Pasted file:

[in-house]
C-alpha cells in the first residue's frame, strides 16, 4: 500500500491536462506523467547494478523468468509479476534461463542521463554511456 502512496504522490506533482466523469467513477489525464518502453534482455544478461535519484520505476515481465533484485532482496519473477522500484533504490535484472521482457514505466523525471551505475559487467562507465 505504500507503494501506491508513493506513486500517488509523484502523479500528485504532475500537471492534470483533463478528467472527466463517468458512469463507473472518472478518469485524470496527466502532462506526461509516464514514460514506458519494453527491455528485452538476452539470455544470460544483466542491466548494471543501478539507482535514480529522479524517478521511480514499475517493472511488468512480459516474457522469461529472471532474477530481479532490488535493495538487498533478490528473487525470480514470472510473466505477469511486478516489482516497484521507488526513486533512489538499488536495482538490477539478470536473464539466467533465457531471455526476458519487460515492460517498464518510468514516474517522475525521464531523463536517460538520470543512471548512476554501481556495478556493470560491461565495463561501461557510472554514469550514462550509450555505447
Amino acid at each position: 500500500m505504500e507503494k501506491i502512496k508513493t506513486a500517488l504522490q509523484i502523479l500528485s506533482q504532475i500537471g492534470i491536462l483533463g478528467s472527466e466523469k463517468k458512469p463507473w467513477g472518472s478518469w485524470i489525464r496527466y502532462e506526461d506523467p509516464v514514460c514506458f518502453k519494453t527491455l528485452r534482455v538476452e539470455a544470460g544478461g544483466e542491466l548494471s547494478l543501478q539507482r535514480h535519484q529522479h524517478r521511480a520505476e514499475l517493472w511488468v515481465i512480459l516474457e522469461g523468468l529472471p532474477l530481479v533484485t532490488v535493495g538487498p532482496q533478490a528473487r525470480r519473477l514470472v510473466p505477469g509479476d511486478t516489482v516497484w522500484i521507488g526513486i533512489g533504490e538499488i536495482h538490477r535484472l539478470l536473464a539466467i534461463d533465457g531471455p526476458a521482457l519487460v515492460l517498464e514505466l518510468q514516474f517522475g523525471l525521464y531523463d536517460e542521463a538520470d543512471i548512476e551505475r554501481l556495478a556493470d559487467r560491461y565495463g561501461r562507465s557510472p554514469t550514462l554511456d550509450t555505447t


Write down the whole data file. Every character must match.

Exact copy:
[in-house]
C-alpha cells in the first residue's frame, strides 16, 4: 500500500491536462506523467547494478523468468509479476534461463542521463554511456 502512496504522490506533482466523469467513477489525464518502453534482455544478461535519484520505476515481465533484485532482496519473477522500484533504490535484472521482457514505466523525471551505475559487467562507465 505504500507503494501506491508513493506513486500517488509523484502523479500528485504532475500537471492534470483533463478528467472527466463517468458512469463507473472518472478518469485524470496527466502532462506526461509516464514514460514506458519494453527491455528485452538476452539470455544470460544483466542491466548494471543501478539507482535514480529522479524517478521511480514499475517493472511488468512480459516474457522469461529472471532474477530481479532490488535493495538487498533478490528473487525470480514470472510473466505477469511486478516489482516497484521507488526513486533512489538499488536495482538490477539478470536473464539466467533465457531471455526476458519487460515492460517498464518510468514516474517522475525521464531523463536517460538520470543512471548512476554501481556495478556493470560491461565495463561501461557510472554514469550514462550509450555505447
Amino acid at each position: 500500500m505504500e507503494k501506491i502512496k508513493t506513486a500517488l504522490q509523484i502523479l500528485s506533482q504532475i500537471g492534470i491536462l483533463g478528467s472527466e466523469k463517468k458512469p463507473w467513477g472518472s478518469w485524470i489525464r496527466y502532462e506526461d506523467p509516464v514514460c514506458f518502453k519494453t527491455l528485452r534482455v538476452e539470455a544470460g544478461g544483466e542491466l548494471s547494478l543501478q539507482r535514480h535519484q529522479h524517478r521511480a520505476e514499475l517493472w511488468v515481465i512480459l516474457e522469461g523468468l529472471p532474477l530481479v533484485t532490488v535493495g538487498p532482496q533478490a528473487r525470480r519473477l514470472v510473466p505477469g509479476d511486478t516489482v516497484w522500484i521507488g526513486i533512489g533504490e538499488i536495482h538490477r535484472l539478470l536473464a539466467i534461463d533465457g531471455p526476458a521482457l519487460v515492460l517498464e514505466l518510468q514516474f517522475g523525471l525521464y531523463d536517460e542521463a538520470d543512471i548512476e551505475r554501481l556495478a556493470d559487467r560491461y565495463g561501461r562507465s557510472p554514469t550514462l554511456d550509450t555505447t